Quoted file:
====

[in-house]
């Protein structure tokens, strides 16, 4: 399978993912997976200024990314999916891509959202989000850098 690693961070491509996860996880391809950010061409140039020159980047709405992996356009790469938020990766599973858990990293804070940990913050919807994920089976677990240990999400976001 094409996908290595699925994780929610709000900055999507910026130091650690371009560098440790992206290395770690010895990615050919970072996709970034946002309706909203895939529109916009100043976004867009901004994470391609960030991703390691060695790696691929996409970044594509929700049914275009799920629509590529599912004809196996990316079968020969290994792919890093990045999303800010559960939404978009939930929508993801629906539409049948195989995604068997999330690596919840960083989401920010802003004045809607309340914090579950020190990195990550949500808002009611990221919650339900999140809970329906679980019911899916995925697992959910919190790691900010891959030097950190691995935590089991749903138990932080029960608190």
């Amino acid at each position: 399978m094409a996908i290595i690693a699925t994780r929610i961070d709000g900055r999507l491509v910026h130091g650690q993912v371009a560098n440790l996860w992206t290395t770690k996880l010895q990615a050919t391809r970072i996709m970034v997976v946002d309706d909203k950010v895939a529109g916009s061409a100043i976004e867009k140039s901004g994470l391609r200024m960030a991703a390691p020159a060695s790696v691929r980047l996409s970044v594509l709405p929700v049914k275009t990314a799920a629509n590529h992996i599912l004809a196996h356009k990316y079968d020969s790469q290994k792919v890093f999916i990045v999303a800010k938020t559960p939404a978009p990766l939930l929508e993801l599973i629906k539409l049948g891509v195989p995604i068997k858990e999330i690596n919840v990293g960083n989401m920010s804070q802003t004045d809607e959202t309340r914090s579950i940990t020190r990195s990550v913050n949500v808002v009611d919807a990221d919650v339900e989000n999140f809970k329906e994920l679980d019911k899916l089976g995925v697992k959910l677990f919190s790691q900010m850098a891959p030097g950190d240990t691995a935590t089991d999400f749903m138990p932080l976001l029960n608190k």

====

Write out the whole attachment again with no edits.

[in-house]
């Protein structure tokens, strides 16, 4: 399978993912997976200024990314999916891509959202989000850098 690693961070491509996860996880391809950010061409140039020159980047709405992996356009790469938020990766599973858990990293804070940990913050919807994920089976677990240990999400976001 094409996908290595699925994780929610709000900055999507910026130091650690371009560098440790992206290395770690010895990615050919970072996709970034946002309706909203895939529109916009100043976004867009901004994470391609960030991703390691060695790696691929996409970044594509929700049914275009799920629509590529599912004809196996990316079968020969290994792919890093990045999303800010559960939404978009939930929508993801629906539409049948195989995604068997999330690596919840960083989401920010802003004045809607309340914090579950020190990195990550949500808002009611990221919650339900999140809970329906679980019911899916995925697992959910919190790691900010891959030097950190691995935590089991749903138990932080029960608190």
């Amino acid at each position: 399978m094409a996908i290595i690693a699925t994780r929610i961070d709000g900055r999507l491509v910026h130091g650690q993912v371009a560098n440790l996860w992206t290395t770690k996880l010895q990615a050919t391809r970072i996709m970034v997976v946002d309706d909203k950010v895939a529109g916009s061409a100043i976004e867009k140039s901004g994470l391609r200024m960030a991703a390691p020159a060695s790696v691929r980047l996409s970044v594509l709405p929700v049914k275009t990314a799920a629509n590529h992996i599912l004809a196996h356009k990316y079968d020969s790469q290994k792919v890093f999916i990045v999303a800010k938020t559960p939404a978009p990766l939930l929508e993801l599973i629906k539409l049948g891509v195989p995604i068997k858990e999330i690596n919840v990293g960083n989401m920010s804070q802003t004045d809607e959202t309340r914090s579950i940990t020190r990195s990550v913050n949500v808002v009611d919807a990221d919650v339900e989000n999140f809970k329906e994920l679980d019911k899916l089976g995925v697992k959910l677990f919190s790691q900010m850098a891959p030097g950190d240990t691995a935590t089991d999400f749903m138990p932080l976001l029960n608190k």